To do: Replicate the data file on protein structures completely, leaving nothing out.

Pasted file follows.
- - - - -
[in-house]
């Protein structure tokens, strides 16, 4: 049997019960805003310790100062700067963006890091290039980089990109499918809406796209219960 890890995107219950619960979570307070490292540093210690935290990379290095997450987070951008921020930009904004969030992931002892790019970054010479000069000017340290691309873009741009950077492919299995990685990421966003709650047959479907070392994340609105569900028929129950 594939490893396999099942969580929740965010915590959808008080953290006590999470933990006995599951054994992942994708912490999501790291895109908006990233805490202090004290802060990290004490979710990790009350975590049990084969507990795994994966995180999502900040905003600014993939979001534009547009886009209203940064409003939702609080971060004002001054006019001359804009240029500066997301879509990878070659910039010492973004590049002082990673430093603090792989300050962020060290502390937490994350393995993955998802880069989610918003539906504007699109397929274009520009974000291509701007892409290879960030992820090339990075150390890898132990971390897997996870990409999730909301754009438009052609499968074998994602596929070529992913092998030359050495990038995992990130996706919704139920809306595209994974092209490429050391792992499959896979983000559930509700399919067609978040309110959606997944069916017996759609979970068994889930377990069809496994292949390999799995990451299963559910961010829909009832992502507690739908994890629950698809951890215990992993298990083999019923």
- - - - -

[in-house]
């Protein structure tokens, strides 16, 4: 049997019960805003310790100062700067963006890091290039980089990109499918809406796209219960 890890995107219950619960979570307070490292540093210690935290990379290095997450987070951008921020930009904004969030992931002892790019970054010479000069000017340290691309873009741009950077492919299995990685990421966003709650047959479907070392994340609105569900028929129950 594939490893396999099942969580929740965010915590959808008080953290006590999470933990006995599951054994992942994708912490999501790291895109908006990233805490202090004290802060990290004490979710990790009350975590049990084969507990795994994966995180999502900040905003600014993939979001534009547009886009209203940064409003939702609080971060004002001054006019001359804009240029500066997301879509990878070659910039010492973004590049002082990673430093603090792989300050962020060290502390937490994350393995993955998802880069989610918003539906504007699109397929274009520009974000291509701007892409290879960030992820090339990075150390890898132990971390897997996870990409999730909301754009438009052609499968074998994602596929070529992913092998030359050495990038995992990130996706919704139920809306595209994974092209490429050391792992499959896979983000559930509700399919067609978040309110959606997944069916017996759609979970068994889930377990069809496994292949390999799995990451299963559910961010829909009832992502507690739908994890629950698809951890215990992993298990083999019923």